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4) Joker

Joker is enthralling from start to finish and is one of the best films of the year. Joaquin Phoenix is mesmerising as the titular character and is strangely sympathetic as an individual who doesn’t know the difference between right and wrong and commits some despicable acts. Phoenix really becomes the Joker in the last 20 minutes of the film or so and this is particularly effective and it’s astonishing to chronicle the difference in the character from the start of the film to the wicked monster we get at the end. What also elevates Joker from more standard comic-book fare is how it proposes so many different meanings and interpretations. This is a film that requires multiple watches to really get the full picture. Phillips interrogates many interesting themes, the most interesting of which is his depiction of mental illness and the questioning of how society tackles this problem. The string-based score by Hildur Guðnadóttir is hypnotic and compliments the film beautifully, doing a lot of heavy lifting in places. It’s one of the best scores of the year. The film is also beautifully shot by Lawrence Sher, who manages to capture the grittiness of Gotham City and juxtaposes it with the neon, pulsating urbanisation.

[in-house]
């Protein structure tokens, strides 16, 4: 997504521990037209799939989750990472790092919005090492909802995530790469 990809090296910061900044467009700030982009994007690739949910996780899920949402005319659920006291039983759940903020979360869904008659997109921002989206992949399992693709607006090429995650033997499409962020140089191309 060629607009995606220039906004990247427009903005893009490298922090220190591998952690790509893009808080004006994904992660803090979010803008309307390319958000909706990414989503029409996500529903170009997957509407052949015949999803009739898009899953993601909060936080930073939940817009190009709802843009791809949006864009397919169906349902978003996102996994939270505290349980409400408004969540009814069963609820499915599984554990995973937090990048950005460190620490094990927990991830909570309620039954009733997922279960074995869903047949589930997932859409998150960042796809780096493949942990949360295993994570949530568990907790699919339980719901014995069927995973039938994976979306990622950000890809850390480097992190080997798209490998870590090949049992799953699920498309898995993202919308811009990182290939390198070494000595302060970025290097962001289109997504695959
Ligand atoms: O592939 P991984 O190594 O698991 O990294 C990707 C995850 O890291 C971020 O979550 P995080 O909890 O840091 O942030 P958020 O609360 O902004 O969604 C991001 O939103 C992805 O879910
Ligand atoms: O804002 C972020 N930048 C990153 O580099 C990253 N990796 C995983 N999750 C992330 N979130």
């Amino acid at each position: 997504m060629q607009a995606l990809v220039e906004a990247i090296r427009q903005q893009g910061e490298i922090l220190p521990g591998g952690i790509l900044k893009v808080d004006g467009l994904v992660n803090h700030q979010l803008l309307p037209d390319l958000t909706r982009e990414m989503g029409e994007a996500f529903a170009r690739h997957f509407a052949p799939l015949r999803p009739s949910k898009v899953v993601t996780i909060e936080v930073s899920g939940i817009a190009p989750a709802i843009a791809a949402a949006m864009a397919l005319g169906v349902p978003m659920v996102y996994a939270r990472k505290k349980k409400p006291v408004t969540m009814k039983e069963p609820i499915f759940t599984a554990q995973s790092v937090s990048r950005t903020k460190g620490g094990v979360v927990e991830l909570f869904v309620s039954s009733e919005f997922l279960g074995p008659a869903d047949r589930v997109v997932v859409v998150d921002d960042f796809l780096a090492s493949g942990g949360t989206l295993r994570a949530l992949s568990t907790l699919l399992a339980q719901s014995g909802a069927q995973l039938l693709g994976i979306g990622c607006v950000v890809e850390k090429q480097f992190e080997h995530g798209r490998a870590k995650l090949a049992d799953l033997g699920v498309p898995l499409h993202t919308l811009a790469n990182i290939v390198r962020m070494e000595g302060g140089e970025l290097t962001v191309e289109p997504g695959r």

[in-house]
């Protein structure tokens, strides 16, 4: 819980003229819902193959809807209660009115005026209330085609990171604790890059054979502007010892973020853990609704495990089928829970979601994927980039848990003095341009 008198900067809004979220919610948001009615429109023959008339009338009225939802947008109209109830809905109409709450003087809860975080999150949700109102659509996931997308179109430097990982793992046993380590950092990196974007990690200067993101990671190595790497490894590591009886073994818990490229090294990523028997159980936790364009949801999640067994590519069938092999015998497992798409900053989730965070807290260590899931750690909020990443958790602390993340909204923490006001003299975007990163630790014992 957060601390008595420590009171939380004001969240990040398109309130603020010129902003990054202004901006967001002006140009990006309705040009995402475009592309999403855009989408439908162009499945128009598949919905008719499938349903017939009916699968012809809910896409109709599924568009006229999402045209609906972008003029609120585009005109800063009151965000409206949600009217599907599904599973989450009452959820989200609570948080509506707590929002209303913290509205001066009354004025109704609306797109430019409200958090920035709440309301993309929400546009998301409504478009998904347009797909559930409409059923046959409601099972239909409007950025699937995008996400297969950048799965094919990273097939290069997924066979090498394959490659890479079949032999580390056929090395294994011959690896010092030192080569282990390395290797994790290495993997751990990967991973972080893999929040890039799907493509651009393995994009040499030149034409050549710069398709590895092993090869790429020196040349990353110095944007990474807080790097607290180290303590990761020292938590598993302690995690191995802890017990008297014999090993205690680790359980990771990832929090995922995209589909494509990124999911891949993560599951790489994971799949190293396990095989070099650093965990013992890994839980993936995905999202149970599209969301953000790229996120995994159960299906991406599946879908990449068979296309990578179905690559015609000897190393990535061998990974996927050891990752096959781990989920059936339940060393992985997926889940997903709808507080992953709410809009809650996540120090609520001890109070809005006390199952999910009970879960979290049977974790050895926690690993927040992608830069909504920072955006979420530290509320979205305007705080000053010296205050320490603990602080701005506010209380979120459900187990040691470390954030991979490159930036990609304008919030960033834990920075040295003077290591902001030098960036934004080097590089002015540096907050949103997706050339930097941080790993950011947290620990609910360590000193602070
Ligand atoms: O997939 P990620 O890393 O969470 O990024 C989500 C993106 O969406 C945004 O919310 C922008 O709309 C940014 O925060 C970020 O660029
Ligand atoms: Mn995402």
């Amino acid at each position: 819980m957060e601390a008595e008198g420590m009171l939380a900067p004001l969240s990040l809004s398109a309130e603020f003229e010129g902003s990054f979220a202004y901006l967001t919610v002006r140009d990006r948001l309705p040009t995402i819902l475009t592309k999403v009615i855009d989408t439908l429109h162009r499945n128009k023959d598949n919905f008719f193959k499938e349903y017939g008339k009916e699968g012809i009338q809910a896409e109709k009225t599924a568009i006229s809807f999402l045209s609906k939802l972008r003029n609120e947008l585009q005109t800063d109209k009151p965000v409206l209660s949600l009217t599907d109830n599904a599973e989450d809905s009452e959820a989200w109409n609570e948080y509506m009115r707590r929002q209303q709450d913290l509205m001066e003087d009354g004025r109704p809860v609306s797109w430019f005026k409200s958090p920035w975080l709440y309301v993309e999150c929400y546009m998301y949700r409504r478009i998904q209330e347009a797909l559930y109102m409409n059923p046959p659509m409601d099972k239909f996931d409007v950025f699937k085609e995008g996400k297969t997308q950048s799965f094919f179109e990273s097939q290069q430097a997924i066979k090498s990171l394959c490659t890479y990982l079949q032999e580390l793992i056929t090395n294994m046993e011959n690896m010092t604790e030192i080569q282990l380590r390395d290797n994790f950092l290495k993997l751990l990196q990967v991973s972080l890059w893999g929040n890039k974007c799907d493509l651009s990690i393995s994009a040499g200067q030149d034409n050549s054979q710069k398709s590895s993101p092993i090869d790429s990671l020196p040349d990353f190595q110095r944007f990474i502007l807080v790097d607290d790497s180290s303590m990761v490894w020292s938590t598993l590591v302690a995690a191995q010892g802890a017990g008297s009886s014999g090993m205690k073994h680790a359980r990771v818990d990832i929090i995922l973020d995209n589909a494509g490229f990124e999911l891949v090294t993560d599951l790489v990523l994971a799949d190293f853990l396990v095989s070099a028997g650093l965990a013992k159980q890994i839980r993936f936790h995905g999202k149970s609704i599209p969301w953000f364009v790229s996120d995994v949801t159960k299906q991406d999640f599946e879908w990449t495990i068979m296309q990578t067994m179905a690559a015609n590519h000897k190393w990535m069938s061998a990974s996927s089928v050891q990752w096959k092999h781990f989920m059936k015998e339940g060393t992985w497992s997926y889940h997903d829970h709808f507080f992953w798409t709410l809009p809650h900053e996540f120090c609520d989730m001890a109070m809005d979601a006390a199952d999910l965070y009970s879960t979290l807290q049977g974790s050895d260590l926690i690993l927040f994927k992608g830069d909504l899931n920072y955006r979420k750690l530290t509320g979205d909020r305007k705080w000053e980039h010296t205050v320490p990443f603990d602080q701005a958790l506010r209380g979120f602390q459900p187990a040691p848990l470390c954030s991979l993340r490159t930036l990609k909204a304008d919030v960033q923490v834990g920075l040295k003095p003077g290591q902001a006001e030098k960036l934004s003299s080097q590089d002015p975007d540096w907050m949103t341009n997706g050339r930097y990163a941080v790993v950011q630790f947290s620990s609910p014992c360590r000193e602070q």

The film isn’t quite perfect though. As is clear in all of director Todd Phillips’ career, he’s not the most subtle director and there are a few instances in which Phillips chooses to explain certain choices which were pretty self-evident. I’m also a little unsure of the film’s final scene tonally and thought the film could have ended a scene earlier but based on some critical readings that have been put forward, it is admittedly necessary. There are so many standout scenes in this film that are just stunning to behold and you have to admire the ambition. Joker is fully deserving of the praise it has received and is one of the best films of the year. (My review here)

Now into the top #3…

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3) Glass 

Glass is an excellent end to this trilogy and mostly represents M. Night Shyamalan at his best – it is pretty much a knock-out. Shyamalan develops these characters extremely well, furthering their character arcs and subverts expectations, for better or worse for some viewers. It is very cine-literate and further deconstructs the generic constructs of the superhero genre and offers some fascinating commentaries on these. As is to be expected, there is a Shyamalan twist and it does undo the good work a little as it isn’t one of his best twists but if you can buy into the film’s central conceit beforehand, it really is excellent. As with a lot of Shyamalan’s filmography, it would be very easy for one to laugh and sneer at this film, as the film walks a fine line. The performances are uniformly excellent, with Bruce Willis and Samuel L. Jackson standing out. Technically, Glass succeeds in spades too. The score is outstanding, West Dylan Thordson returning from Split and successfully melding both past themes whilst creating some memorable new ones. DP Mike Gioulakis is also great and there are numerous shots which are just a work of art to look at. I sincerely hope that in a few years time, this film will be reassessed as it’s been really unfairly recieved. (Full review here)